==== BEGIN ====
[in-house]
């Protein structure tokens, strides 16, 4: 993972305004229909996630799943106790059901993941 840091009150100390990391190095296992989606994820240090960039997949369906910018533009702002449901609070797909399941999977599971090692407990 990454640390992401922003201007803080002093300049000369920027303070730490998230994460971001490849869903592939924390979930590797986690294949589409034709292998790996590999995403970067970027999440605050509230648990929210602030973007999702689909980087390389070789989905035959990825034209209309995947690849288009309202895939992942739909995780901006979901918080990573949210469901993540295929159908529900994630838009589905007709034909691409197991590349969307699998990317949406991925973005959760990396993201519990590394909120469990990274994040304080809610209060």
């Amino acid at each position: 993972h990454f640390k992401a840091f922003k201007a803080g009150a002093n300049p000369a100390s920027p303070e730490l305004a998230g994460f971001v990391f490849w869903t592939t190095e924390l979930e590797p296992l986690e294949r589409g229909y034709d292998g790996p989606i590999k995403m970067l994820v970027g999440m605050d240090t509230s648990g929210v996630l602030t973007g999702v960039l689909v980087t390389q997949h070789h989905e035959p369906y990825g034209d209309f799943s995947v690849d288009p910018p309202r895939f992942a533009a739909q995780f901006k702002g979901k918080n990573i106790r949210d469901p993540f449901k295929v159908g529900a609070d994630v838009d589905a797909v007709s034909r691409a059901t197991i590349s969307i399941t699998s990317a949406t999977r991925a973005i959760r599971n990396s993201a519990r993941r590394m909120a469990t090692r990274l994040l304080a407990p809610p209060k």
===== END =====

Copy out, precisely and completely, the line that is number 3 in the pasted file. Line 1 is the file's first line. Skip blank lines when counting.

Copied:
């Amino acid at each position: 993972h990454f640390k992401a840091f922003k201007a803080g009150a002093n300049p000369a100390s920027p303070e730490l305004a998230g994460f971001v990391f490849w869903t592939t190095e924390l979930e590797p296992l986690e294949r589409g229909y034709d292998g790996p989606i590999k995403m970067l994820v970027g999440m605050d240090t509230s648990g929210v996630l602030t973007g999702v960039l689909v980087t390389q997949h070789h989905e035959p369906y990825g034209d209309f799943s995947v690849d288009p910018p309202r895939f992942a533009a739909q995780f901006k702002g979901k918080n990573i106790r949210d469901p993540f449901k295929v159908g529900a609070d994630v838009d589905a797909v007709s034909r691409a059901t197991i590349s969307i399941t699998s990317a949406t999977r991925a973005i959760r599971n990396s993201a519990r993941r590394m909120a469990t090692r990274l994040l304080a407990p809610p209060k």